Currently, Marsooli is studying the values of wetlands for flood mitigation in Jamaica Bay along the southern side of Long Island, New York City. Due to sea level rise and a shortage of sediment supply, wetlands here have eroded over time, and some are altogether disappearing. Wetlands protect against flood hazards by acting as sponges for rainfall, mitigating surface wave energy, and slowing the speed of flood waters over a floodplain. The disappearance of wetlands opens up the bay’s coasts to greater potential damage and flooding from storm surge, waves, and rainfall, especially during the slower hurricanes that are predicted. Some of these wetlands have been restored through the addition of more sand, which maintains the islands’ elevation.

CEOE research assistant professor of ocean engineering, Philip Orton, is also investigating the human impact on Jamaica Bay from within the Davidson Lab. The geography of the bay has drastically changed over the last century, largely due to human development. In the early 20th Century, the New York Harbor was getting crowded as a port, Orton explained, so developers set their sights on Jamaica Bay. They envisioned the bay as offering New York City more harbor space and the ability to host larger ships. They set about to modify the bay for the betterment of society, transforming it into a port.

In their quest to make “improvements,” they mined sand from the bay’s seabed, creating pits up to 40 feet deep, including one for the John F. Kennedy Airport. Additionally, they placed sand on the bay’s perimeter wetlands to create neighborhoods. Neighborhoods such as Howard “Beach” and Hamilton “Beach” are not actually beaches; rather, sand was dredged and used to create these neighborhoods. Engineers and developers dramatically changed the estuary, but not without negative consequences. Water quality problems arose, and worse flooding and higher tides came.

Orton has mapped out the geometry of Jamaica Bay in the 1800s and contrasted it to the bay’s geometry today, creating flood models for both cases. This work has recently been awarded a $1.2 million National Science Foundation grant, and the research project is being led by Stevens and three other universities. Orton hopes that this approach will be useful in better understanding the consequences of what are still common development practices globally around estuaries: landfill, dredging, wetland destruction, and so forth. “These maps are intended to help us do better impact and cost–benefit analyses,” Orton said. “An unintended effect of [these activities] may be that you cause more flooding. We also aim to develop novel, nature-mimicking ways of adapting our landscape to make it more resistant to flooding.”

Mitigating Flood Hazards Through Coastal Engineering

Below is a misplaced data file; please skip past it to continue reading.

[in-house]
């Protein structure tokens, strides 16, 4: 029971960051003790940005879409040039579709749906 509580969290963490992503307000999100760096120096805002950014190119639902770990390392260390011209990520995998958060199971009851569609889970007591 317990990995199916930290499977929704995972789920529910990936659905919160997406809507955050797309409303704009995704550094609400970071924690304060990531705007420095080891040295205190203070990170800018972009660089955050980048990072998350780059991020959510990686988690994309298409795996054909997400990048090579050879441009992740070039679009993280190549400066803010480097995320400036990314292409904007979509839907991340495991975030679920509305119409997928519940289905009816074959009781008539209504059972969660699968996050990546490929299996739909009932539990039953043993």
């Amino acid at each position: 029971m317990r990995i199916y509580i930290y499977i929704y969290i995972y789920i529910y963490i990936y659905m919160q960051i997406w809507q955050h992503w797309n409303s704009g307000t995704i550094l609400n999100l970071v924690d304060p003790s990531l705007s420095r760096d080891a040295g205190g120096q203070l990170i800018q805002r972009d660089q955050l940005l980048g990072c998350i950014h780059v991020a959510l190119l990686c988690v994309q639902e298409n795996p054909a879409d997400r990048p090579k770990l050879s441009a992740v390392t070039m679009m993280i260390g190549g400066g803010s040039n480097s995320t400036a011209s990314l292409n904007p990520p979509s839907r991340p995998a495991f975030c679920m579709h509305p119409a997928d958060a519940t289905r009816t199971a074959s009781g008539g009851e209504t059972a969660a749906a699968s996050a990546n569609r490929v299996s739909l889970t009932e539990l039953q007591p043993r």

Oyster castlesOrton's team of students build oyster castles in collaboration with the Nature Conservancy. CREDIT: Philip Orton

Researchers at Stevens are not just studying the hazards of large storms; they are also investigating ways to minimize the impact of floods in coastal communities through coastal engineering. Marsooli’s focus is on protecting wetlands. Miller’s is building better living shorelines, which protect against large waves and erosion. In a collaboration with the Corps of Engineers, Orton has evaluated the side effects of gated storm surge barriers that they are considering to protect the NJ/NY Harbor, among other inquiries.

The traditional approach to protecting coastal communities from erosion is piling heavy materials along the shoreline, such as sandbags and rocks, to form breakwaters. “This does the job of protection, but often it is not suitable for wildlife and habitat health,” said Miller.

“Living shorelines try to combine storm protection and community resilience with ecological restoration,” he continued. “They can be thought of as the coastal equivalent to urban green infrastructure. We’re taking an engineering approach to benefit communities, and at the same time benefit the environment. The goals and objectives here are aligned.”

Beginning in 2015, Miller and students have been collaborating with the Nature Conservancy in the Gandy’s Beach Project on the Delaware Bay Shore to build a series of “oyster castle” breakwaters.

“They look like cinder blocks and Legos had a baby,” said Miller. “They’re light enough to manipulate manually, and you can stack them like Lego blocks.”

Although rock breakwaters are hardier, oyster castle breakwaters have a number of other advantages. Their stackable design enables them to be “molded,” easily creating different shapes and dimensions. Their construction tends to cost less than traditional break walls, with many built by volunteers and placed by human chains.

The installations attract oysters by acting as a “spine” or “backbone” to which oysters attach. They then grow like a reef that becomes self-sustaining. These “reefs” protect human communities and marshes from wave impacts, and, in turn, healthy marshes protect from storm surges. What’s more, as filter feeders, oysters naturally clean their surrounding waters, and create a habitat for fish. The improved water quality, as well as the potential reduction in wave impacts, benefits humans.

Engineers hope that these naturally adaptive structures will be responsive to sea level rise, so that the structures will not be overwhelmed with time.

“As engineers, we get the ball rolling, and then let natural processes take over,” said Miller. “We as engineers can provide information, so when they design the next one, they can understand how to design it better.”

Other proposed solutions to flooding have included raised waterfronts and cross-harbor storm surge barriers with gates that can be opened and closed in response to storm surges. In the NY/NJ Harbor and Tributary Study, or “HATS,” Orton and the Corps of Engineers conducted an investigation into the impact that creating a storm surge barrier in the NY/NJ Harbor would make. While it’s a given that serious storms will impact the area every year, sometimes extreme weather events surprise everyone—like Hurricane Sandy. The Corps has estimated that by 2030, there will be an average of $5 billion in flood damages per year in the region.

With damages of that magnitude, the cost/benefit ratio of creating a storm surge barrier might be worthwhile.

“What part of flooding is climate change and sea level rise, what part is natural variability, and what part is harbor geometric changes, is hard to discern,” Orton said.

Despite advanced computer models, maps, and storm prediction methods, there are still many unknowns in the face of climate change—and we don’t have the luxury of time to determine which solutions to pursue. Scientists and engineers have their work cut out for them. With major research institutions like Stevens bringing together science and engineering to design potential solutions, humanity may yet find ways to curtail the effects of a still-developing global monster like climate change.